Let’s go international this week, shall we?
A few days ago, Doug Ford won an election to become Premier of the province of Ontario, Canada. Premier is like Governor, and Ontario is like New York … if it were 1776, as in, if there were only 13 states. It’s important.
You may not have heard of Doug Ford, but you have probably heard of his brother Rob. Back in the first half of this decade, Rob Ford was the alcoholic, drug-using, racist Mayor of Toronto, and a popular butt of jokes on late-night television.
This was a guy who, while governing Canada’s largest city — and North America’s fourth largest — was caught on film smoking crack; a guy who, during an interview with national media, pondered giving oral sex to a female staffer; a noted drunk driver and the type of Mayor who smokes hash with prostitutes in his office; a guy who proclaimed, “I’m the most racist guy around.”
Rob Ford died in 2016. It was cancer, not “going out like Chris Farley,” as you may have expected.
With all due respect, it seems unusual, to the outside observer, that the good people of Ontario, having just washed their hands of the Rob Ford debacle, would elect his brother Doug to an even more important office.
At least Americans had the good sense to take a pass on Jeb(!) Bush two years ago. Of course, the alternative choice, The Donald, was not much better and probably worse. But good sense does have its limits. After all, passing on Jeb(!) was simply an application of the advice of George W.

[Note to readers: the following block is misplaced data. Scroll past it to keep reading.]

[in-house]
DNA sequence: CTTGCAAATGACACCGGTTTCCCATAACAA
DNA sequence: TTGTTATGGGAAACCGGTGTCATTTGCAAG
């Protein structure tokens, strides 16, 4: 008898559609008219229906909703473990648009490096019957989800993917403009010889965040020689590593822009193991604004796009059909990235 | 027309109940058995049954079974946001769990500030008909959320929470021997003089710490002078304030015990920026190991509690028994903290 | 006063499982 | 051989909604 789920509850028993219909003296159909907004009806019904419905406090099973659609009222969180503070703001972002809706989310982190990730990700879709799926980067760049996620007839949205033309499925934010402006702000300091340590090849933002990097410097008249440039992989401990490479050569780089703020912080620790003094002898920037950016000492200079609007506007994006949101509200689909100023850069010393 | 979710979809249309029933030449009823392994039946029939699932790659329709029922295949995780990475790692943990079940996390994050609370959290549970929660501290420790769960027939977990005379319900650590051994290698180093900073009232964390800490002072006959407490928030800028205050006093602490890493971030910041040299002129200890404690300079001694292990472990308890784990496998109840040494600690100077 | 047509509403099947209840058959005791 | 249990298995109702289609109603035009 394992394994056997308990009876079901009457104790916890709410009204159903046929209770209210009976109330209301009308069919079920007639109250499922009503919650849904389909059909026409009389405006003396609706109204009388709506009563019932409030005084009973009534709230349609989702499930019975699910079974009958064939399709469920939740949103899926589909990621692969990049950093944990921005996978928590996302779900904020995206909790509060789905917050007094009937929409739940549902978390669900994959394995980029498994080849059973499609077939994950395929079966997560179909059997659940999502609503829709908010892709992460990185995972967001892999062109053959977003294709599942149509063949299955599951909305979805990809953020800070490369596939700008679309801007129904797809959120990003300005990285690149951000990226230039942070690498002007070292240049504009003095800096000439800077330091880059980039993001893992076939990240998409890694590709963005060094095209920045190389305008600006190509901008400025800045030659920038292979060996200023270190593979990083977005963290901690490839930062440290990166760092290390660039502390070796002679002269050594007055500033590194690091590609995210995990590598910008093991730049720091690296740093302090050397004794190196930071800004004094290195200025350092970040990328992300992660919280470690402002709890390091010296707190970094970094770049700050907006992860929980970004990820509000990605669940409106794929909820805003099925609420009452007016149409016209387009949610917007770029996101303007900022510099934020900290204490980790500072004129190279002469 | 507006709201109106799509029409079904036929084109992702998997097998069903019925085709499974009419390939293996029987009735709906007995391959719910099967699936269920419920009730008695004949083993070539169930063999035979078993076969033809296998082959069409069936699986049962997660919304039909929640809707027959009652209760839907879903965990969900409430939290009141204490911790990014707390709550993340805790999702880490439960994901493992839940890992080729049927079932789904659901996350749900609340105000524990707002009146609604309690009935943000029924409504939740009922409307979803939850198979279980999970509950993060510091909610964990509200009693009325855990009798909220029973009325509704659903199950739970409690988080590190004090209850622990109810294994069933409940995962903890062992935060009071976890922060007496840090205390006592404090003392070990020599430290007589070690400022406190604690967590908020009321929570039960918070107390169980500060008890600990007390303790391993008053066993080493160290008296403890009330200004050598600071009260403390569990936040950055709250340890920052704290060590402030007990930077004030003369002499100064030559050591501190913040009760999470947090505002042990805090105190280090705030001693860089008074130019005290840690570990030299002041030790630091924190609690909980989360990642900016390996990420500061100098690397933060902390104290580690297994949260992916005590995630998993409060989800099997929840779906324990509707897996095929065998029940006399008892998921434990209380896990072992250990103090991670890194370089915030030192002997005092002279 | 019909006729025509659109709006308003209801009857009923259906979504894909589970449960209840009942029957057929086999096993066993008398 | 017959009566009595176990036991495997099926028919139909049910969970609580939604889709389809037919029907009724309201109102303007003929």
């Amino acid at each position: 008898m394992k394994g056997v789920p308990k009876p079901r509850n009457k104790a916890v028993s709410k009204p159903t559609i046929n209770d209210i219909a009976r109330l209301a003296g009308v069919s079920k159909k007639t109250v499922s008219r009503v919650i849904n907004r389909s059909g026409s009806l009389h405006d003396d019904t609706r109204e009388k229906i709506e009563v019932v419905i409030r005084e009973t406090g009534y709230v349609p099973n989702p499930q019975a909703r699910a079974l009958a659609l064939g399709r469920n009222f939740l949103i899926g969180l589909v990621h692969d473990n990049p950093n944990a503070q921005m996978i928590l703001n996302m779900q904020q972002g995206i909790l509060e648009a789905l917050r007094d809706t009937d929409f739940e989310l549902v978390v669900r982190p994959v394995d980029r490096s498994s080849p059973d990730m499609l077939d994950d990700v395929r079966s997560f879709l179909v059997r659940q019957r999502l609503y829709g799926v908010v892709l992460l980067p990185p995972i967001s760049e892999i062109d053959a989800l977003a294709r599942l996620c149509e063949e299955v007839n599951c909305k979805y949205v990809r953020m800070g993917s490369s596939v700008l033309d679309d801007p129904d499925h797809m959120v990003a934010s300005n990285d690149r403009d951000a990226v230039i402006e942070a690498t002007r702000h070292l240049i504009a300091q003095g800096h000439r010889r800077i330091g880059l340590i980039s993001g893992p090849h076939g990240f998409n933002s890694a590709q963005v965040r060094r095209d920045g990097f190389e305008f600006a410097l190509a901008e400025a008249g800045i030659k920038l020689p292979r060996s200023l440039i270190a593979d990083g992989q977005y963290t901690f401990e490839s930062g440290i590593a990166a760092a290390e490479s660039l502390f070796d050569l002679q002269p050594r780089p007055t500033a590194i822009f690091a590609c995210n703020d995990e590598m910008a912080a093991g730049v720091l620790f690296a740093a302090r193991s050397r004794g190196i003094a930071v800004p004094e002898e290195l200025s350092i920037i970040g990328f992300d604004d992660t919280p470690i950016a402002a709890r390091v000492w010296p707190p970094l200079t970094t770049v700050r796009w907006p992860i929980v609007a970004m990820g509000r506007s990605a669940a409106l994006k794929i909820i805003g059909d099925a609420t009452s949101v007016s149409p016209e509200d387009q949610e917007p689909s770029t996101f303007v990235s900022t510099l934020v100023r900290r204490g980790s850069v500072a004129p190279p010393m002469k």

Fool me once, shame on you. Fool me twice … you can’t be gettin’ fooled again!
Canadians seem to have missed this memo.
In reality, Doug Ford is more Donald Trump than Jeb Bush, and not just because of their vast family fortunes, their alleged criminal past, the racism which has swirled around their political careers, or even their unnaturally orange faces and off-yellow hair, their bumps in all the wrong places.
No, there is a deeper similarity.
How a politician campaigns is, for the most part, irrelevant to how they will govern. Whatever their platform or promises made, once in office they will govern beholden to the special interests that put them there. We aren’t children, we understand this.
There is something we can learn from how a politician campaigns, however. Not what they will do once in office, but what the people want them to do.
The promises they have no intention to keep are still a reflection of public desire.
Back in 2015/16, somewhat lost amidst the talk of racists and rapists, border walls and deplora-balls, was a different element to Donald Trump’s presidential campaign — an element which went beyond the populism of “drain the swamp.”